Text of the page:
NEW YORK, July 10 (Reuters) - The amount of debt held by both mature and emerging markets tracked by the Institute of International Finance rose to a record $247 trillion in the first quarter of 2018, up 11.1 percent from the same period a year ago.
The report released on Tuesday by the IIF, a global bank lobbying group, said the ratio of debt to gross domestic product of these nations, which include the Group of Seven industrialized nations and the majority of emerging market economies, increased to 318 percent. That is the first quarterly increase in the debt-to-GDP ratio since the third quarter of 2016.
“With global growth losing some momentum and becoming more divergent, and U.S. rates rising steadily, worries about credit risk are returning to the fore - including in many mature economies,” the IIF said.
Since December 2015, the U.S. Federal Reserve has raised interest rates seven times to a range of 1.75 percent to 2.00 percent, with more increases expected.
Debt levels for household, non-financial corporate and general government sectors rose to $186 trillion in the first quarter of 2018. Financial sector debt rose to a record high $61 trillion.
High debt levels in the non-financial sectors could be problematic, although unlikely to become a debt crisis akin to a decade ago, IIF Executive Managing Director Hung Tran told reporters ahead the data release.
“Non-financial borrowers in the corporate sector, in the household sector, in the government sector having very high debt levels, will find it very costly and difficult to refinance and borrow more in order to sustain investment and consumption going forward. That is really causing growth to falter, so what I term headwinds to growth,” Tran said.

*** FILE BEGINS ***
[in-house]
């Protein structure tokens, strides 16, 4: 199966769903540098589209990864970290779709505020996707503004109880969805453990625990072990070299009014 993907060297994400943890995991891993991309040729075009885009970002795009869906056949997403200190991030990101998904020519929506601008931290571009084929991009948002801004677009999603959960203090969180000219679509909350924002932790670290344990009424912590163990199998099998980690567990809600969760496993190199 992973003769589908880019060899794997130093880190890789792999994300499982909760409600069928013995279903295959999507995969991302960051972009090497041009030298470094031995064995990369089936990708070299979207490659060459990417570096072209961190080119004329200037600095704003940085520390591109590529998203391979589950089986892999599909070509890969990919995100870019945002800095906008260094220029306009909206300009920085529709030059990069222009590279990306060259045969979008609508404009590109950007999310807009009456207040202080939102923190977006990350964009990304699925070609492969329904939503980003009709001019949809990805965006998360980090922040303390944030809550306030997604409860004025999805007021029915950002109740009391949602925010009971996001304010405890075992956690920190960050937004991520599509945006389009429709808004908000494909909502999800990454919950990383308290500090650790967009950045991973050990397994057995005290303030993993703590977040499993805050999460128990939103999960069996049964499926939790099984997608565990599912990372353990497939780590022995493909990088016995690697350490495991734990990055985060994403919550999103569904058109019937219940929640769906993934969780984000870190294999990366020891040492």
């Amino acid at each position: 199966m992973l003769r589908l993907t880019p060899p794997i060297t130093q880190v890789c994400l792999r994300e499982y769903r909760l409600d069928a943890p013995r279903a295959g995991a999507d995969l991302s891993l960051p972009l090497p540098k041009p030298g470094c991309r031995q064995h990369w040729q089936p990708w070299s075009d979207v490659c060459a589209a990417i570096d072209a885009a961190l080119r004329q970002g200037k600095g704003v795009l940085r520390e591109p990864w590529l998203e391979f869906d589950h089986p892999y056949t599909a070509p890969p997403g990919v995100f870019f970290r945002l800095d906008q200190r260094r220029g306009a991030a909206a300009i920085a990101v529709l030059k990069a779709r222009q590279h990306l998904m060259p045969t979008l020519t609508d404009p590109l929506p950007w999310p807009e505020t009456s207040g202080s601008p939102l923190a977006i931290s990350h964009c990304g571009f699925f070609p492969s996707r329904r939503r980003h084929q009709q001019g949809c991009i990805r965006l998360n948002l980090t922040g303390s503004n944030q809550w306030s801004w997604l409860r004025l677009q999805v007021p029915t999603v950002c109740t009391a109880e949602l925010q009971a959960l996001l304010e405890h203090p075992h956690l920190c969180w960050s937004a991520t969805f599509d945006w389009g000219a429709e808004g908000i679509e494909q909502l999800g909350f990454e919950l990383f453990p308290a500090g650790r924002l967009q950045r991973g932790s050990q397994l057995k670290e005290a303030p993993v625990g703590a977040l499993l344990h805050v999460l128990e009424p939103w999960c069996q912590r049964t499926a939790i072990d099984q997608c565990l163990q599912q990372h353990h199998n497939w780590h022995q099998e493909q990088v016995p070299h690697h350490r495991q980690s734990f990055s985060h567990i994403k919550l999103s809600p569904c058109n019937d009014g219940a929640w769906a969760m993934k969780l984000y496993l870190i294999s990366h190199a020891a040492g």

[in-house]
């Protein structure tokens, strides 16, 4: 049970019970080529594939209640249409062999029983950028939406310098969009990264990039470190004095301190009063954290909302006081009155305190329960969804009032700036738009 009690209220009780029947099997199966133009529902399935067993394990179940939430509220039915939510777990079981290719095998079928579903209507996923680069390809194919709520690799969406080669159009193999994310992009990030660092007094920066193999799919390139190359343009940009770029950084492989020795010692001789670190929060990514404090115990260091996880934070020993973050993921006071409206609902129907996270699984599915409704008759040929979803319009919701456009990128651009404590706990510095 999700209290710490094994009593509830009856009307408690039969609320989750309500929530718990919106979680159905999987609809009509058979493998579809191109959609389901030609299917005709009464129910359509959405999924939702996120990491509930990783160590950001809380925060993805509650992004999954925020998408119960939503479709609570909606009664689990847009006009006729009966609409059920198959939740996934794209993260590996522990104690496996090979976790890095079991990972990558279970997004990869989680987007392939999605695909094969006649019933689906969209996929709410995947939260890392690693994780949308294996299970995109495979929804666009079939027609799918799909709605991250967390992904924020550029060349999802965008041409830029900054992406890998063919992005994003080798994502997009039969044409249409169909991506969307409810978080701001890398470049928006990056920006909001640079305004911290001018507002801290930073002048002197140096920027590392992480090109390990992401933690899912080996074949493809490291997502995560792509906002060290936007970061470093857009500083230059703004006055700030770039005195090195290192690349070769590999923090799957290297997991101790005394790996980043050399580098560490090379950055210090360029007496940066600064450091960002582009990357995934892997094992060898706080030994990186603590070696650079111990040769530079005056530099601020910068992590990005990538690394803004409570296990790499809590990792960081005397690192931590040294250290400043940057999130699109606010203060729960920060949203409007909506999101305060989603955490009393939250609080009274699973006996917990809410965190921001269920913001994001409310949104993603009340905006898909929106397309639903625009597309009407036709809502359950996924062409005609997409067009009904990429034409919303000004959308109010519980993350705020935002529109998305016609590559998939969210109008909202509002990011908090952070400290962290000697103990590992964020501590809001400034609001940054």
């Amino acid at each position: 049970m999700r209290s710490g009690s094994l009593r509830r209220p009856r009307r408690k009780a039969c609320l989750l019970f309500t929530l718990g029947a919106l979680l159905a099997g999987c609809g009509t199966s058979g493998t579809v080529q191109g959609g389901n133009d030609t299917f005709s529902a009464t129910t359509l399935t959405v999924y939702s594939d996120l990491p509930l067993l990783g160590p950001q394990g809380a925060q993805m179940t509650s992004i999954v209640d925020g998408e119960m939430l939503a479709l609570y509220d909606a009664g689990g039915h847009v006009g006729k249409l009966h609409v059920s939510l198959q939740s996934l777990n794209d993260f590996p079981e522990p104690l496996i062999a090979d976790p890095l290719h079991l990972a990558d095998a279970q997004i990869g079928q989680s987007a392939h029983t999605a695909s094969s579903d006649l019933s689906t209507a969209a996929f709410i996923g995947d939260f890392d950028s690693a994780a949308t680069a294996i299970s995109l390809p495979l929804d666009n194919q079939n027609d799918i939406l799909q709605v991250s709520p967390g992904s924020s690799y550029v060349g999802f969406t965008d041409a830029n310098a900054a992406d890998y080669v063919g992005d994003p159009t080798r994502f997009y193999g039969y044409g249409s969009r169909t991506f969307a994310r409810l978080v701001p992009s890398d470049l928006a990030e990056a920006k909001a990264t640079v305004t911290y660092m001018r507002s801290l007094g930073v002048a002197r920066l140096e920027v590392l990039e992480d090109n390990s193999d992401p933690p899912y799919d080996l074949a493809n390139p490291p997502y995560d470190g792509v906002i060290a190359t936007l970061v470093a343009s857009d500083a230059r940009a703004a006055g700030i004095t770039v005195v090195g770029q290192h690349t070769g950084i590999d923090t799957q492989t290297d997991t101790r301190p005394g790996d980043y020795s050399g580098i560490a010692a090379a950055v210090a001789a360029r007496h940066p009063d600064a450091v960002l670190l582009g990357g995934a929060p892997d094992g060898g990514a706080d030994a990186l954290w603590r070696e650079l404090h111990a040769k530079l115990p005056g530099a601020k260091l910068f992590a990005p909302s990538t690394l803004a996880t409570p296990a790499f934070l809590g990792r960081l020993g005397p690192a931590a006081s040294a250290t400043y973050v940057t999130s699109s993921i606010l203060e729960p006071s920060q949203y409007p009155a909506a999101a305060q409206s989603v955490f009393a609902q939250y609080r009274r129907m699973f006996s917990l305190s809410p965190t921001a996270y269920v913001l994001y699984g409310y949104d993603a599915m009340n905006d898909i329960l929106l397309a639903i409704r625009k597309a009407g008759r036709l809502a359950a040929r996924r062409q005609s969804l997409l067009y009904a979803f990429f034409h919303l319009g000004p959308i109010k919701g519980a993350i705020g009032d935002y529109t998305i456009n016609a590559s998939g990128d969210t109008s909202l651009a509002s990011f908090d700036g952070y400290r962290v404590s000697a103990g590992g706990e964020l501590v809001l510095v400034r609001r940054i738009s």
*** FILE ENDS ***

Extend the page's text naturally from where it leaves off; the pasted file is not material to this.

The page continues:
Emerging market debt rose by $2.5 trillion to a record $58.5 trillion in the first quarter.
Variable-rate debt holders face greater risks because of rising benchmark interest rates, the IIF said, noting that over 10 percent of emerging market corporate bonds are pegged to this asset class.
“For many emerging markets, which rely heavily on bank financing, higher borrowing costs for banks could be passed through to the corporate and household sectors, so something of a hidden risk in terms of this floating rate borrowing,” said IIF Senior Director Sonja Gibbs.
Mature economies are even more reliant on variable rate debt, the report said, with the ratio among G7 economies ranging from 18 percent in Canada to 38 percent in the United States and Italy.
Reporting by Daniel Bases; Editing by Dan Grebler
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